A third paper on manufacturing capacity, also from Italy is by Libero Monteforte and Giordano Zevi, titled “An Inquiry into Manufacturing Capacity in Italy after the Double-Dip Recession” (January 21, 2016, Bank of Italy Occasional Paper No. 302: http://ssrn.com/abstract=2759786).
Here, the authors “…investigate the effects of the prolonged double-dip recession on the productive capacity of the Italian manufacturing sector”. The authors “…estimate that between 2007 and 2013 capacity contracted by 11–17%, depending on the method.”
In addition, the authors “…conduct an exercise to quantify the loss with respect to a counterfactual evolution of capacity in a ‘no-crisis’ scenario in which pre-2008 trends are extrapolated: in this case the loss is close to 20% for all methods.”
Summary of the results:
And here is decomposition of the potential output drop by factor of production:
Per authors: “In terms of factor determinants, about 60% of the cumulated drop of potential output in 2007-13 came from labour, while around 25% was attributable to the TFP (Chart above). The reason why the contribution of capital is comparatively small is twofold: first, the industrial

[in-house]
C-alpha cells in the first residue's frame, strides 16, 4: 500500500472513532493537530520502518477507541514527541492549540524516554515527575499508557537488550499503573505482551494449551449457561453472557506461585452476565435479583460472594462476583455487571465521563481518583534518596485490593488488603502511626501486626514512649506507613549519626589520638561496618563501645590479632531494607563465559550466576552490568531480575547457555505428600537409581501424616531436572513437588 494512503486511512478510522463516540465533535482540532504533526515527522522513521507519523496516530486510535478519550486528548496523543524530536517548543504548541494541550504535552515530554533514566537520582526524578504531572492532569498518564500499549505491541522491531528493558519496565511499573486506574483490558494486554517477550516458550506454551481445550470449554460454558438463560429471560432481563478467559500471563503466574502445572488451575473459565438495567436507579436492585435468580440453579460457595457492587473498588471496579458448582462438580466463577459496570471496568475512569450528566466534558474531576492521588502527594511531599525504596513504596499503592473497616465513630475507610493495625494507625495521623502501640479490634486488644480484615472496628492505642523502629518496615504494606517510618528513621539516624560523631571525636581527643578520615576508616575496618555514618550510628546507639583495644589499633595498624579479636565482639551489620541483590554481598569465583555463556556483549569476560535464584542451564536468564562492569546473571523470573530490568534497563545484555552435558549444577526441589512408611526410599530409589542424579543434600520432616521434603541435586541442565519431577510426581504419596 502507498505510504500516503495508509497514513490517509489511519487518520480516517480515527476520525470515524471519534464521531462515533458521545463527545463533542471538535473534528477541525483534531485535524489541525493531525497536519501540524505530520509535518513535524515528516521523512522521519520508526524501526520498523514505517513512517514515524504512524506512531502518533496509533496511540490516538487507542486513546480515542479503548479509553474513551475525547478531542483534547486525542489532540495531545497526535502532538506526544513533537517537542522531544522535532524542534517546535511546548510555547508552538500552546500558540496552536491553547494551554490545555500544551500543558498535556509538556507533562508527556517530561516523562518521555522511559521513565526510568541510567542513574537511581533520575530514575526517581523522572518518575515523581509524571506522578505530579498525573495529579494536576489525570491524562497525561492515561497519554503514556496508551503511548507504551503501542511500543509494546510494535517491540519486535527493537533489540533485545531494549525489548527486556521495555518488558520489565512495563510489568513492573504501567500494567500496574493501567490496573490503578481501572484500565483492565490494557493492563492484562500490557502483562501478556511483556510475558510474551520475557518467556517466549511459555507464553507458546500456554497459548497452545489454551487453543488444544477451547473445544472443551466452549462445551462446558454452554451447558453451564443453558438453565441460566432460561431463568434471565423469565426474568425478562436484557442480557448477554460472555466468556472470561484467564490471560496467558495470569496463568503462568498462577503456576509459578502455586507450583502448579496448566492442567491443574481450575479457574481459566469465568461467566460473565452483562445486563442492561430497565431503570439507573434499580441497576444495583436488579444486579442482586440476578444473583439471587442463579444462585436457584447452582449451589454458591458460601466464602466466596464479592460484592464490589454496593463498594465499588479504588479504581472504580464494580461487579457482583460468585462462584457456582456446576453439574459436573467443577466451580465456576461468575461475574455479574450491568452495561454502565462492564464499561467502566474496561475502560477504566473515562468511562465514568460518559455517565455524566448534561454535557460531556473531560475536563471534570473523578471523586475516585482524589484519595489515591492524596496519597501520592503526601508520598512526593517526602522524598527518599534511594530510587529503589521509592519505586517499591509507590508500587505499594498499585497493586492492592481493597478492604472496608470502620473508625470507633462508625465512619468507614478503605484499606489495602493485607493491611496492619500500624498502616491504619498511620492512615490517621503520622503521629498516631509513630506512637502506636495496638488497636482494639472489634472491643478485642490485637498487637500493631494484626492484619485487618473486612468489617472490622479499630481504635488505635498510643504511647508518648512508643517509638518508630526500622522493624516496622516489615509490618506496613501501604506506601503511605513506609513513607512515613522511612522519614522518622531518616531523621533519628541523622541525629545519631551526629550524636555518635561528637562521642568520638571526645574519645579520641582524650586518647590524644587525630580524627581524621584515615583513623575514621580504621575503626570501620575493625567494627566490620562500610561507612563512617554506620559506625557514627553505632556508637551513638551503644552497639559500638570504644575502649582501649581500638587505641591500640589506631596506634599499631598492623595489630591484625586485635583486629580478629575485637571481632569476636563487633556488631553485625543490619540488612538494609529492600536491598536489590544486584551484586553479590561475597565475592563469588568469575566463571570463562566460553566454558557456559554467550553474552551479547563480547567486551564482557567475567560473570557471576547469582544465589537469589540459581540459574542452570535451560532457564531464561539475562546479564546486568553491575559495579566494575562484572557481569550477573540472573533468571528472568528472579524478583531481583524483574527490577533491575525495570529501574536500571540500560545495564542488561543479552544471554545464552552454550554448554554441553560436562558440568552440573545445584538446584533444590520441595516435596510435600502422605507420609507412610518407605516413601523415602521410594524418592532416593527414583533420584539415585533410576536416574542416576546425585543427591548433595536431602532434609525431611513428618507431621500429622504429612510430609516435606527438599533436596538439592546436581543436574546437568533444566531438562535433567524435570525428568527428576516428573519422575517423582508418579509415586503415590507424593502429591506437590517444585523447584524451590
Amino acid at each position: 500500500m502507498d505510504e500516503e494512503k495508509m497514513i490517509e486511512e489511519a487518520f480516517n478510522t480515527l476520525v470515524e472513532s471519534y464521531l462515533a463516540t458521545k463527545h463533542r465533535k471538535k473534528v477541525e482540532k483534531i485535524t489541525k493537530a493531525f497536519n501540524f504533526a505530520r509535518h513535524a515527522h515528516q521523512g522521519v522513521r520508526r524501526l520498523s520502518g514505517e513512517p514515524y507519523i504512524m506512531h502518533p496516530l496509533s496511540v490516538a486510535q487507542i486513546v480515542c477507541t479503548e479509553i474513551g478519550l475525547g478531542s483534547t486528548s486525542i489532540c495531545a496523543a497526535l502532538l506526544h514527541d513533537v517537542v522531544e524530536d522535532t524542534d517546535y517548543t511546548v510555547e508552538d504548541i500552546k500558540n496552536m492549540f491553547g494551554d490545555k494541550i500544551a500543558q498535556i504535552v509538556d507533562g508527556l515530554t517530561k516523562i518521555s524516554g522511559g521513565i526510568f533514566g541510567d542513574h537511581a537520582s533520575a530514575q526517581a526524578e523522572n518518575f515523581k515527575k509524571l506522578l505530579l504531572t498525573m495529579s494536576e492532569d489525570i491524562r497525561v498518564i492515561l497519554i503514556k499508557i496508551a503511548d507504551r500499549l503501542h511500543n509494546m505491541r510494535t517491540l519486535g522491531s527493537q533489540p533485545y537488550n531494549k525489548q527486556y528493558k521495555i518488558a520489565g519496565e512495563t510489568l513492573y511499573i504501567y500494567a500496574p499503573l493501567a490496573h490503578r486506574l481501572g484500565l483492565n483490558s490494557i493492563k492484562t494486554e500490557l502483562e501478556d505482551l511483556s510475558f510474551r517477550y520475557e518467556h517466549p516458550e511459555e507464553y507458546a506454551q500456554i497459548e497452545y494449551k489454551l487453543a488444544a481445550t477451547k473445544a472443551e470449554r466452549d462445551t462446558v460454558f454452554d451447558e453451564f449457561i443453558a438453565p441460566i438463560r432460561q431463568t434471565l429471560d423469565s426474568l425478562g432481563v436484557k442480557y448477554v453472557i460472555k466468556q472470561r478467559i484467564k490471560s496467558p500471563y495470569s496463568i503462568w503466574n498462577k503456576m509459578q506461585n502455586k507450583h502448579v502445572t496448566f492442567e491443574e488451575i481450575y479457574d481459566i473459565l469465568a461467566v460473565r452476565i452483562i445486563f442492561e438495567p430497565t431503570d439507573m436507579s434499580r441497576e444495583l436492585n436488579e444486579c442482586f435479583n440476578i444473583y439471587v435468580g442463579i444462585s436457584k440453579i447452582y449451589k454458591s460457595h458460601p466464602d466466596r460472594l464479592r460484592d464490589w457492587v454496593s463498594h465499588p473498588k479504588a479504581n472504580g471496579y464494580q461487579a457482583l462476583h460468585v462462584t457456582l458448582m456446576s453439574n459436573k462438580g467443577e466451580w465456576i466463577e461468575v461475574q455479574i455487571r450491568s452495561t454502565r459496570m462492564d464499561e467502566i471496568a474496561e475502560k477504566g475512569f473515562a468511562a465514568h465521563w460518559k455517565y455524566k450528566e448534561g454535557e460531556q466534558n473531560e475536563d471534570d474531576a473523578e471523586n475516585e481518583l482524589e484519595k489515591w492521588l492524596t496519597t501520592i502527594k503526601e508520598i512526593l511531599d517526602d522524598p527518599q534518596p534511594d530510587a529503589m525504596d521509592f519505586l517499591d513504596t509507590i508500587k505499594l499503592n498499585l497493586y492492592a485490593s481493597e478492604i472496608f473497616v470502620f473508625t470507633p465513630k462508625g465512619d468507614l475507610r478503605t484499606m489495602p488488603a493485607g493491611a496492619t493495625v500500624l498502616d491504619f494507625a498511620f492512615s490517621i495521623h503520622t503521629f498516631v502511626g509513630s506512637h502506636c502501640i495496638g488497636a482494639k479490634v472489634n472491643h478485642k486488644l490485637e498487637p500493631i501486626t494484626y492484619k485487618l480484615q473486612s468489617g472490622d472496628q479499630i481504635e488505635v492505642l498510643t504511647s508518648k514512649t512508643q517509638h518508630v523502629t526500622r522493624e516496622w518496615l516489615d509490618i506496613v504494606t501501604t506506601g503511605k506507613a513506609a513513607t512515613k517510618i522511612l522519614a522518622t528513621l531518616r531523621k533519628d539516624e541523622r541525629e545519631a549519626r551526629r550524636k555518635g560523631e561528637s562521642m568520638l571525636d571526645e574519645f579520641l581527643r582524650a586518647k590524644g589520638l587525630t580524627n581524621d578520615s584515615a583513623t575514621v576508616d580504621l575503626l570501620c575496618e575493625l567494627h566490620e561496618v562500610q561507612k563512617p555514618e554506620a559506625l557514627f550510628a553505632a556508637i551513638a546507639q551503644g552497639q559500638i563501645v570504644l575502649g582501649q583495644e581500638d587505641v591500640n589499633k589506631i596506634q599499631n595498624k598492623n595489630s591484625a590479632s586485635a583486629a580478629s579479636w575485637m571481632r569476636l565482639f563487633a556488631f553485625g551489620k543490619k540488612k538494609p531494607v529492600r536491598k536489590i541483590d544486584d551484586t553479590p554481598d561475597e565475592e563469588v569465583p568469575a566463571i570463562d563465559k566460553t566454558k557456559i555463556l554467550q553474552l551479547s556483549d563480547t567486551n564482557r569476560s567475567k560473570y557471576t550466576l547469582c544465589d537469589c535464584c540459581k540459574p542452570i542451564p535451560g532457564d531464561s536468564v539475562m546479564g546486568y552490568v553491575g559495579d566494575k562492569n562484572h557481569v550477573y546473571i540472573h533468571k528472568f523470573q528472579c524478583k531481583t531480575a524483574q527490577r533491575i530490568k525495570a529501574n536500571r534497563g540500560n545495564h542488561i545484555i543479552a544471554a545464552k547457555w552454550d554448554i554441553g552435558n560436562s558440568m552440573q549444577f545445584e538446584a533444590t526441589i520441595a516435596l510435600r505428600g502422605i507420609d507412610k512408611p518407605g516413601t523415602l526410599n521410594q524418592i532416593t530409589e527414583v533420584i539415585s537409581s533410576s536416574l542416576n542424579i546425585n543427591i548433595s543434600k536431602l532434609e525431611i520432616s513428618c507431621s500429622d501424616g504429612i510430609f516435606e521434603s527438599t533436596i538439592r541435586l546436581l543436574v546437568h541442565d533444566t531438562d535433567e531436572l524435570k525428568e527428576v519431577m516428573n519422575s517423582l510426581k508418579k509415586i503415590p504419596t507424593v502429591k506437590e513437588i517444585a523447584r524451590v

sector is characterized by a large wage share (close to 70%), therefore the contribution of K in the production function is limited; second, capital is a highly persistent variable and the fall in investments recorded during the two recessions, even if remarkably large, has not (so far)
resulted in a dramatic drop of the capital stock.”
The key lessons from all of this are: potential output in Italy fell precipitously across the manufacturing economy in the wake of the Global Financial Crisis. Meanwhile, counterfactual extension of pre-crisis trends was strongly signalling to the upside in manufacturing.
Majority of metrics used suggest that productive capacity in Italy declined by 15-18 percent through 2013, while counterfactual estimates for pre-crisis trend would have implied an average rise of ca 5 percent.
Last, but not least, “Firms producing basic metals, fabricated metal products and machinery and equipment are found to be the ones that were most penalized by the crisis of the last six years; by contrast, sectors that were already shrinking before 2008, such as the manufacture of textiles, appear not to have performed significantly worse during the double-dip recessions than they had in the early 2000s.”